Consumers Keep Canada Economy Afloat as Oil Damage Persists

Updated on
  • Jobless rate remains at 7.1% in April, net job loss of 2,100
  • Economy adds 50k jobs in consumer-related sectors like retail

Consumers continue to hand the Canadian economy a lifeline.

The country added almost 50,000 jobs in consumer-related sectors like wholesale, retail, food and accommodation, Statistics Canada reported Friday in a job report that showed the economy is struggling outside of services.

It’s a familiar story in a nation that’s relied on households for years to drive growth in the face of slumping business investment and exports. Rising home prices and less-volatile financial markets have buoyed consumer confidence in the past few months.

Recent data “really all point to the same direction that the consumer is doing just fine,” Doug Porter, chief economist at BMO Financial Group, said by phone from Toronto.

The national unemployment rate was unchanged at 7.1 percent. Economists surveyed by Bloomberg News projected a 1,000 job increase and a jobless rate of 7.2 percent.

Canada’s currency fell after the jobs report, depreciating 0.4 percent to C$1.2909 per U.S. dollar at 10:12 a.m. Toronto time. It’s still up more that 7 percent this year.

Retailers and wholesalers added 26,800 jobs in April. Hotels and restaurants grew employment by 21,900 positions.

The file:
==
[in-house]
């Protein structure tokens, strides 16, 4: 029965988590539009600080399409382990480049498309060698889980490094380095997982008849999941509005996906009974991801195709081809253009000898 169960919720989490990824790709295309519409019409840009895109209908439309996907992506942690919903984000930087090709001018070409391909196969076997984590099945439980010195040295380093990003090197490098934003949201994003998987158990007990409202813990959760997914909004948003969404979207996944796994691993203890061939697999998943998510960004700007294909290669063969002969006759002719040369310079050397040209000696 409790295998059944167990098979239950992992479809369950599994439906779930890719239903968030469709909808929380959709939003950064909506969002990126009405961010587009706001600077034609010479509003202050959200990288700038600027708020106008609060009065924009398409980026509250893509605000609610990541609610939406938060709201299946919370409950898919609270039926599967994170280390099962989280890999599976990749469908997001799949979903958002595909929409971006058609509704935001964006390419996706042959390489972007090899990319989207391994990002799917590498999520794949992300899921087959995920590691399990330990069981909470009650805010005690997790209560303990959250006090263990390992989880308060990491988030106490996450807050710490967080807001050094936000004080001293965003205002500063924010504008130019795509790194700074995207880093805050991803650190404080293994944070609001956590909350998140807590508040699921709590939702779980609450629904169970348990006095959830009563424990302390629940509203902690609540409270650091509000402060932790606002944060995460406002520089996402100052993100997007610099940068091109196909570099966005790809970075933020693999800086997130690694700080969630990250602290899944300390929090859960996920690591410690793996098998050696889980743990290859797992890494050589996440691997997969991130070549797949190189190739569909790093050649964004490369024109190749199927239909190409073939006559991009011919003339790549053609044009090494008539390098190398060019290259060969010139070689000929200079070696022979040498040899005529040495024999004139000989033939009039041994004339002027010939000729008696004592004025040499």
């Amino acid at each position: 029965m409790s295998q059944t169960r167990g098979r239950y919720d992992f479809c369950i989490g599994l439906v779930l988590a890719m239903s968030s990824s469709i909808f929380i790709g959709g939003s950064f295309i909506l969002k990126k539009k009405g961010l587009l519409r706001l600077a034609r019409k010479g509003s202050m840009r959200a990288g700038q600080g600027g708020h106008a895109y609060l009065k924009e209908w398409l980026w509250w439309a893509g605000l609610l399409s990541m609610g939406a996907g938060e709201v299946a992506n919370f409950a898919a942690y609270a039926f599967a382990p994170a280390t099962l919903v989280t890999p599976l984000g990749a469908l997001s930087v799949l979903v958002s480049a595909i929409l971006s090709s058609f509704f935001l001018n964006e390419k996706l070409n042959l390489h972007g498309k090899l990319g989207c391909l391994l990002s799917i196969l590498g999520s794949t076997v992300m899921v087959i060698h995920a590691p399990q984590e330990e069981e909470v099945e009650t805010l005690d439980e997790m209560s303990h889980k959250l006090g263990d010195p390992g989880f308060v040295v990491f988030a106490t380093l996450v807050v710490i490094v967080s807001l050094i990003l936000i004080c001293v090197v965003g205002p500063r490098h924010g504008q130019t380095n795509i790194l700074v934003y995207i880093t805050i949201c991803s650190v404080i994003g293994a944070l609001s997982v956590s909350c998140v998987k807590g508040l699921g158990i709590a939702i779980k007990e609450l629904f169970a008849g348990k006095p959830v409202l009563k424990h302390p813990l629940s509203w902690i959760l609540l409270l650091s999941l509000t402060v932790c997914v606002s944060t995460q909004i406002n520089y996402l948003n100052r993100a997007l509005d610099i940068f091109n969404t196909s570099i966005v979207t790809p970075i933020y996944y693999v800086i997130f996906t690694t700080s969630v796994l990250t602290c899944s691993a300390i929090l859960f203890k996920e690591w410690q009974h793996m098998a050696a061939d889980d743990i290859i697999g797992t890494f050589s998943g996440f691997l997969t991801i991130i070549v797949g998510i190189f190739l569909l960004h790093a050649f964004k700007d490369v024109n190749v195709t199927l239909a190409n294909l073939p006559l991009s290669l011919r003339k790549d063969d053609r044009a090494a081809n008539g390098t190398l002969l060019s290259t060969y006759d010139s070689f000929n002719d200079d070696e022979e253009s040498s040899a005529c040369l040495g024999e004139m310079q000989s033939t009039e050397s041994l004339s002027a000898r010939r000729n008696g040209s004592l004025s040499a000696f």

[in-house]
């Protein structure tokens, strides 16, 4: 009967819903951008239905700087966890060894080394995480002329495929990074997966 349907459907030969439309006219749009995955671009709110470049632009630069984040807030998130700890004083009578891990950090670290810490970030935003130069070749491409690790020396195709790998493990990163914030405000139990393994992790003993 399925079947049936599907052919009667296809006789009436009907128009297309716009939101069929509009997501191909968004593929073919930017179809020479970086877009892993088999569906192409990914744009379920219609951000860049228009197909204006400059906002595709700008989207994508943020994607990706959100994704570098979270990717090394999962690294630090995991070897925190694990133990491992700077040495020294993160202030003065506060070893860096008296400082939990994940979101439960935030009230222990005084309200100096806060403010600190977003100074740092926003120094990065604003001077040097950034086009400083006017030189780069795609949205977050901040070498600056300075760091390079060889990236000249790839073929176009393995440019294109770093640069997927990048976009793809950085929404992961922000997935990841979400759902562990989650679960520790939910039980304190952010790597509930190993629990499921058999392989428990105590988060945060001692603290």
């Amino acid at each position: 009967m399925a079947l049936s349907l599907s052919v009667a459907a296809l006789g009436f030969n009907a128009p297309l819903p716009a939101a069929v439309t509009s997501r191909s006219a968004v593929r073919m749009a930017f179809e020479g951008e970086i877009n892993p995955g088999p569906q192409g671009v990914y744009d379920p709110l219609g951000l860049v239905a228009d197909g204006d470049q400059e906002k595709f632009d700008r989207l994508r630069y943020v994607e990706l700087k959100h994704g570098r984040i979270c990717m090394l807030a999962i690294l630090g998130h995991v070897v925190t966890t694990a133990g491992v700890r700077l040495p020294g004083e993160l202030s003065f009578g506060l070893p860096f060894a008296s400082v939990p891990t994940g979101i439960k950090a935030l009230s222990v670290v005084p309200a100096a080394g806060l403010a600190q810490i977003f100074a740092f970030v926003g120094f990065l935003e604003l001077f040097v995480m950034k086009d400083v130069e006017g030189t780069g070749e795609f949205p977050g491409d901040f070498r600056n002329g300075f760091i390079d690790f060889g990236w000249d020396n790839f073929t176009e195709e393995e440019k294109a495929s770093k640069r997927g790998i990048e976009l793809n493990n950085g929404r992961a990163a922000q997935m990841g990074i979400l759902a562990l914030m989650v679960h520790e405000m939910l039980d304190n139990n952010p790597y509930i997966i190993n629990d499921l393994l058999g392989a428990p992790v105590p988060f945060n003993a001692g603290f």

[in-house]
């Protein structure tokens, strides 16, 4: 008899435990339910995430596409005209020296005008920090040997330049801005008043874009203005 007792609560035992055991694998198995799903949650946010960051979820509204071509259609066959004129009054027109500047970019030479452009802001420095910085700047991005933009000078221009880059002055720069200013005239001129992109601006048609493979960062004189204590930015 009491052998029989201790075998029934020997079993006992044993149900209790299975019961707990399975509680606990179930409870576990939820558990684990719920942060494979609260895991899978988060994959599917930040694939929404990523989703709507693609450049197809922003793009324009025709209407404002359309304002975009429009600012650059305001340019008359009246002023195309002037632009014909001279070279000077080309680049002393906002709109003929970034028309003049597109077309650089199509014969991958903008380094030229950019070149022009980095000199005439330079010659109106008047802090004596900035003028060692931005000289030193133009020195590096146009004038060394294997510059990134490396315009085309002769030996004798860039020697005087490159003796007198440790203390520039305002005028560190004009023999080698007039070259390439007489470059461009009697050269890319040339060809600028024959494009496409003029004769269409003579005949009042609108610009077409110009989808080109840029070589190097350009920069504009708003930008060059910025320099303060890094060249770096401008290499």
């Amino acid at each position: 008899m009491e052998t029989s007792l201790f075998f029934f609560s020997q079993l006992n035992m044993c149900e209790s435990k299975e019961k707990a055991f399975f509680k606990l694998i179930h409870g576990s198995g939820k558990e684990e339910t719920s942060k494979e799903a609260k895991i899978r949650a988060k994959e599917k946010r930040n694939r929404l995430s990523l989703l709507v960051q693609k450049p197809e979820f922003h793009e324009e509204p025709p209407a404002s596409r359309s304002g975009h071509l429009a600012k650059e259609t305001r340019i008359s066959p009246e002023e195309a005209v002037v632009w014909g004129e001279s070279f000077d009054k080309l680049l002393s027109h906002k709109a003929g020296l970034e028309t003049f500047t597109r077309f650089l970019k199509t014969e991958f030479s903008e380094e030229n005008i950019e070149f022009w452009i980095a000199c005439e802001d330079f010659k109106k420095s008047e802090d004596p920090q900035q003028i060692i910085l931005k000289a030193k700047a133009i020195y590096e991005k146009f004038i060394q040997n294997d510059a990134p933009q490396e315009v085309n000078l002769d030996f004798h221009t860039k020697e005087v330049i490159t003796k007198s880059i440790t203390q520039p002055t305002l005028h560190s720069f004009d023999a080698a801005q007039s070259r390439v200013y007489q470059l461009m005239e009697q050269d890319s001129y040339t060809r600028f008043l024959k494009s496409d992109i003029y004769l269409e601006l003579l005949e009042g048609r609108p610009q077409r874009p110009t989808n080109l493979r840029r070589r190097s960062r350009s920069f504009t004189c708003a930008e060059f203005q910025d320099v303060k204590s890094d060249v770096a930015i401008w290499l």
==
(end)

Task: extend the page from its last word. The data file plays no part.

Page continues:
Resource Cuts

Resource companies cut a net 7,800 jobs last month as the oil price shock persists, while factories curbed employment by 16,500. The economy as a whole lost 2,100 jobs, following a gain of 40,600 in April.

How long the Canadian consumer can carry the load has been a question economists and policy makers have been asking for years, especially given the huge debt levels they carry. In 2015, consumption accounted for almost all of the nation’s growth.

Even Bank of Canada Governor Stephen Poloz, who cut interest rates twice last year to 0.5 percent, has said the impact of rate cuts diminishes the closer the policy rate is to zero.

Still, Friday’s job report suggests part of the gains has been strong gains in wages, which were up 2.9 percent in April from a year earlier.

“Wage growth continues to be strong and supportive of consumer spending,” Dawn Desjardins, deputy chief economist at Royal Bank of Commerce, said in a research note.

British Columbia was the star province in the report, with its jobless rate falling to the lowest in Canada for the first time in records back to 1976. The province’s unemployment rate fell 0.7 percentage point to 5.8 percent on the strength of a 13,000 jobs gain.